Published On: December 28th, 2022|Categories: Attic, Blog, Clutter Control, Home page|

Attic organizing comes with unique challenges which prevents you from storing some items due to its limitations. The attic represents the third of the major storage spaces in a typical home of what I call stockroom spaces. I’ve talked about how the garage is the best storage space to start with. It tends to have many quick wins to purge, and it then makes sense to establish exit zones there for the rest of the house. The basement is typically the largest storage space, less accessible than the garage, but more accessible than the attic.

1. Attic Storage Candidates

Because the attic is the least accessible space, it is best suited for items you access annually or less frequently. Some examples for attic organizing candidates are:

  • Holiday decorations
  • Off-season clothes
  • Archives
  • Unused decor
  • Outgrown toys
  • Outgrown clothes
  • Moving boxes
  • Keepsakes
  • Luggage

Here is a note about the last two items of attic organizing candidates:


If you travel regularly for business, then it makes sense to keep a carry-on bag closer to your bedroom. But if the family vacations only once or twice a year, then the bulk of your luggage should probably go in the attic. However, luggage requires more access than the other attic candidates, so it should be positioned closest to the attic door.


These are items you are keeping purely for sentimental reasons.  They are the most irreplaceable items, but they do not require regular access. The attic tends to be dry storage, which is good, but it also tends to get very hot, which is not good for photos. Photos are a big part of keepsakes, but they should be stored in a more climate-controlled part of your home.

2. Declutter First

It may seem like the attic’s function is to store stuff when you run out of space elsewhere. But guess what? You can run out of space in the attic too. You will run out of accessibility space before you run out of storage space. That’s not good because an inaccessible attic renders itself useless. So, unless you have established maintainable clear paths, your attic is not organized.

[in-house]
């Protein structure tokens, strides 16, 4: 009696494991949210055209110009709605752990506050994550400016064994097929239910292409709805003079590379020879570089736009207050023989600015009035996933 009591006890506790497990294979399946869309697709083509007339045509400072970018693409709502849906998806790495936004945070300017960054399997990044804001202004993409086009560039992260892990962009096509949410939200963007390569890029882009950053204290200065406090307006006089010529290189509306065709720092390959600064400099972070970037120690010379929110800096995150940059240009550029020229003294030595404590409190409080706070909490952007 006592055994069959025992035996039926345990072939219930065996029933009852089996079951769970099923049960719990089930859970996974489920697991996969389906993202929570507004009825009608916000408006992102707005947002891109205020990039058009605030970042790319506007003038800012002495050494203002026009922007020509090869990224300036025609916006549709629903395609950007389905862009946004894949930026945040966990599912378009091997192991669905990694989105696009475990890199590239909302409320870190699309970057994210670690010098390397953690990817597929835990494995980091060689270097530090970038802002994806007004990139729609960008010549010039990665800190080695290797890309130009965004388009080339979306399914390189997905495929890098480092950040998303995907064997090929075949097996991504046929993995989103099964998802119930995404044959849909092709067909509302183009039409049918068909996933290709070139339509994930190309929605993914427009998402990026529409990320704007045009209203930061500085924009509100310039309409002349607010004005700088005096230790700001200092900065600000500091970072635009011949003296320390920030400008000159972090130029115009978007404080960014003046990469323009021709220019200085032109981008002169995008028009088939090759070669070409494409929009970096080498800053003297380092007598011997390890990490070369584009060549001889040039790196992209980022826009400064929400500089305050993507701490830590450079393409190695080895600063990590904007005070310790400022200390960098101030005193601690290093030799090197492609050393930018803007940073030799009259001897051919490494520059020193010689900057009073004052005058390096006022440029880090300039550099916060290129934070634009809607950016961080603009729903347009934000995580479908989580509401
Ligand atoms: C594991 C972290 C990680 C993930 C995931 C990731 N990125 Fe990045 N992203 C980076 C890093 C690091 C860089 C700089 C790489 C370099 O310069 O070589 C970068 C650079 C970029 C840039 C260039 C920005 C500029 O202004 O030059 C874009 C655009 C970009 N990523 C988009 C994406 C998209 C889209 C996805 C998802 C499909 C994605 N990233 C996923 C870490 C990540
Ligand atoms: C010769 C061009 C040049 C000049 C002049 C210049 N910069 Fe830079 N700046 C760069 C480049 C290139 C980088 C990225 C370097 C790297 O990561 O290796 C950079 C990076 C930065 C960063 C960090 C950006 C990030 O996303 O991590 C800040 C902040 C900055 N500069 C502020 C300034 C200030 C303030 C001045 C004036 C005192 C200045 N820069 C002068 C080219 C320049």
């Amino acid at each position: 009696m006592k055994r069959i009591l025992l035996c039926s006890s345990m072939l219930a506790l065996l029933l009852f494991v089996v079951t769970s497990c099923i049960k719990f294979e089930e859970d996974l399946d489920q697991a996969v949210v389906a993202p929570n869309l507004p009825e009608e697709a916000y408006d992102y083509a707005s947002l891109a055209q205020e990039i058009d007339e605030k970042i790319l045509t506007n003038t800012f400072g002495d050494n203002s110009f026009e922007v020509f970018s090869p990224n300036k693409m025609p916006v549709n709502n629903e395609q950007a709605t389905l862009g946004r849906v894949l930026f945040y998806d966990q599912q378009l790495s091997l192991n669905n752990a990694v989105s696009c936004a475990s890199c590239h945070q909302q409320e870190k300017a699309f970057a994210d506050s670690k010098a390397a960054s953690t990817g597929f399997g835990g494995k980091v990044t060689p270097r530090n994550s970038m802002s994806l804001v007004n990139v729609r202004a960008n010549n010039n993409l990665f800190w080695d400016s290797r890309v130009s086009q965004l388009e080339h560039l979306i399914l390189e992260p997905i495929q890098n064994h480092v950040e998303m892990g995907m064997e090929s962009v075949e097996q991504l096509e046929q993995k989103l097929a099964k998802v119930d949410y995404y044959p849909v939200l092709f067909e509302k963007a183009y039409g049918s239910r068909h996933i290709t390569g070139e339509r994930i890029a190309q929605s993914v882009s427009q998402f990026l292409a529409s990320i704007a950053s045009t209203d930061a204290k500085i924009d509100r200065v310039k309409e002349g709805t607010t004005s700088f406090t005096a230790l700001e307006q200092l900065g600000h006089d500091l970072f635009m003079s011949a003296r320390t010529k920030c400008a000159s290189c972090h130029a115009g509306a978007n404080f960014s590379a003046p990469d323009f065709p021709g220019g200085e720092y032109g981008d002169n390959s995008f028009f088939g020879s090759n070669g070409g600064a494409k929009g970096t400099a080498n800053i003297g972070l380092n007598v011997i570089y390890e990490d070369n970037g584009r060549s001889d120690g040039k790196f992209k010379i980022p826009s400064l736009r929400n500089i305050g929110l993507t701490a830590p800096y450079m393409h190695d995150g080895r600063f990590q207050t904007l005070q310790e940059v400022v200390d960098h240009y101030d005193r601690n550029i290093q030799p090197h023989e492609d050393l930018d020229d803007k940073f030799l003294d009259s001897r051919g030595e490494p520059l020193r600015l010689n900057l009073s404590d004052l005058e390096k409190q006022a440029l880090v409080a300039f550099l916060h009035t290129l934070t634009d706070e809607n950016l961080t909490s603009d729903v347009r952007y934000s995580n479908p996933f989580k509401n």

Clear paths should represent your goal for attic organizing and a cleared garage represents your starting point. Why? Because the stuff you’re purging has to go somewhere. A cleared garage is the perfect place to hold discards and donates until the hauling truck arrives. So, what’s your middle point? That’s the processing zone.

3. Processing Zone

You can’t clean a mess in a mess. Inside an attic, you have limited room to move, let alone process. So, don’t. Here is what you should do:

  • Establish a processing room on the floor below.
  • Protect any exposed bed or floor with plastic sheets or tarps. Attic contents do get dusty.
  • Bring down just enough boxes to review to fill up one wall.
  • Leave another wall open to collect items to keep.
  • After reviewing, get the discards and donates out.
  • Move the keeps back up to the attic as you bring down the next review candidates.

4. Dedicated Zones

The first step in prioritizing is decluttering. The second step is to establish dedicated zones. Dedicated zones are what will help you stay organized, because dedicated zones are what establish reasonable limitations.

For example, perhaps you determine that you still have half a wall of Christmas decorations. Those should be stored toward the back of the attic, but not as far back as the moving boxes. If the moving boxes can be flattened and stored under the eaves, they should be. They won’t need to be accessed until you empty your entire attic in your next move. In a small home, you should probably dedicate no space to moving boxes. Get rid of them. It’s more important to have open paths to access what you have than to have packing material. Packing material is replaceable. Your time is not.

5. Floor Structure

Some attics are structurally better for storage than others. Multiple ducts and vents can make it difficult to stack or shelve items. Lacking a floor makes it difficult too. Many attics floors are just open rafters and insulation. A product that I like for this problem is the Lock & Rollin Flooring Solution. It’s easy to install, it can fit through the narrowest entrances, and it can increase your attic storage options 100%!

6. Limited Height

One of the advantages of stockroom space is that you can take advantage of vertical space. The problem with attics, however, is that the height tends to be pretty limited. Still, it is worth setting up three or even two-level shelves to maximize space and accessibility. Modular sets of shelves like the plastic ventilated storage unit from Home Depot are a good inexpensive solution, for small to medium bins.

A well-organized attic space can actually be a fun space to visit, where you can easily find and access what you want, when you want it. This starts by placing a greater value on the paths for accessibility than on the low-value space thieves that are getting too comfortable. Prioritize to organize.

What are your attic pain points or solutions?  I would love to hear about them below!


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